Three things come to mind:
One: Who guards the guards? What happens to any society when so much of its legal infrastructure, tax money, and human treasure go into a prison-industrial system?
Two: As Janine Wedel pointed out in her book on The Shadow Elite, there was a robust program aimed at privatizing many of the functions formerly run and managed by government entities. These government entities were arguably answerable to The People, the constituents of very real regions and districts.
Now the chain of accountability has been watered down as private entities can hide their nefarious dealings in ways that government entities cannot.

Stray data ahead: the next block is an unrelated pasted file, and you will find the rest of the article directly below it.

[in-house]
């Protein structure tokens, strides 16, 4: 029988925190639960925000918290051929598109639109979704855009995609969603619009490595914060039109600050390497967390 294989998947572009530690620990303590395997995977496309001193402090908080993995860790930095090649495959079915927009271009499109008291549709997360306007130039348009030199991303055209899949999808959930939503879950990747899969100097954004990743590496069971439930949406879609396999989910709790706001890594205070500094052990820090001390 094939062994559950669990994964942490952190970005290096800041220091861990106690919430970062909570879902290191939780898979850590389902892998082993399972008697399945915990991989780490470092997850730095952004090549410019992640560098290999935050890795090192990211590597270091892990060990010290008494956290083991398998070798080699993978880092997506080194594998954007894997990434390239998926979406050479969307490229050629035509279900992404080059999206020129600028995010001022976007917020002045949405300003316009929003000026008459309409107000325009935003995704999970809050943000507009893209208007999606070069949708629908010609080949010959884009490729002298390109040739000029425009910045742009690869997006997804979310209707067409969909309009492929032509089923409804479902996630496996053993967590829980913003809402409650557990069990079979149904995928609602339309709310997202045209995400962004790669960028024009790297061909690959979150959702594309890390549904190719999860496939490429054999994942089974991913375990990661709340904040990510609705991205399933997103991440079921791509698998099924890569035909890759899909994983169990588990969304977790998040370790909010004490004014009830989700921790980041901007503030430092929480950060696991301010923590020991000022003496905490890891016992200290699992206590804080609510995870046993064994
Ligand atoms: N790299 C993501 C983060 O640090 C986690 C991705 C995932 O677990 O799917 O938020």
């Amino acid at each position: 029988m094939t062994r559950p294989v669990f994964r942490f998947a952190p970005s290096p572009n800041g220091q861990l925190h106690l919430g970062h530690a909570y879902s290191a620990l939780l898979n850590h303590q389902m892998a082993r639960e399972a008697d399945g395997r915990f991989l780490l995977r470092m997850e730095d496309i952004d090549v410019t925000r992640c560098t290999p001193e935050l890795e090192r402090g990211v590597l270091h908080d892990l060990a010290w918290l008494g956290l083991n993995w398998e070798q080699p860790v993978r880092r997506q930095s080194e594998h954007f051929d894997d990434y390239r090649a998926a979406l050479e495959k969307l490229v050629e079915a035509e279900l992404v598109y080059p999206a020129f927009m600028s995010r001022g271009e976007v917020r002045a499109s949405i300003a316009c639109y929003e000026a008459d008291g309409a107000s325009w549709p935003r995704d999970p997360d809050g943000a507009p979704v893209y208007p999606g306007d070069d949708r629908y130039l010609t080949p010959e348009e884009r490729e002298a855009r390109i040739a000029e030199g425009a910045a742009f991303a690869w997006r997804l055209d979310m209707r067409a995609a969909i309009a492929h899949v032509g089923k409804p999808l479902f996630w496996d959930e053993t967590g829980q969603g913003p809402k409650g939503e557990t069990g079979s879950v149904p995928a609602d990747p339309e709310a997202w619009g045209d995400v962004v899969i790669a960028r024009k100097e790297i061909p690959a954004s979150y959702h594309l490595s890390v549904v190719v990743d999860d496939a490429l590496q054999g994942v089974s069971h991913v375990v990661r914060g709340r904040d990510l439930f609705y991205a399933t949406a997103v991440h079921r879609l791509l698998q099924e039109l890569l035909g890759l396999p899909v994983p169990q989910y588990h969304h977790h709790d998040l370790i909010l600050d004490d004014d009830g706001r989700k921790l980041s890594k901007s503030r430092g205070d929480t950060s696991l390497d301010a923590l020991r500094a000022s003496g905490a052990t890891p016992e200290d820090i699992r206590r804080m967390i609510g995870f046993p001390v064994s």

Three: Disaster Capitalism's mark on this system of incarceration: Just as it's cheaper to work towards prevention than to apply boatloads of cure, instead of investing in a system that made people less likely to break laws, disinvestment in urban deserts inevitably contributes to an ongoing stream of would-be inmates.
Disaster Capitalism relies upon creating problems and then seeing privatizers rush in proclaiming that they alone have the solution. They charge more than did their former government-run counterparts (Insurance company management of health care as opposed to direct access is a significant example of this ridiculous business-devised rip-off) and provide worse services (think: Detroit's water today).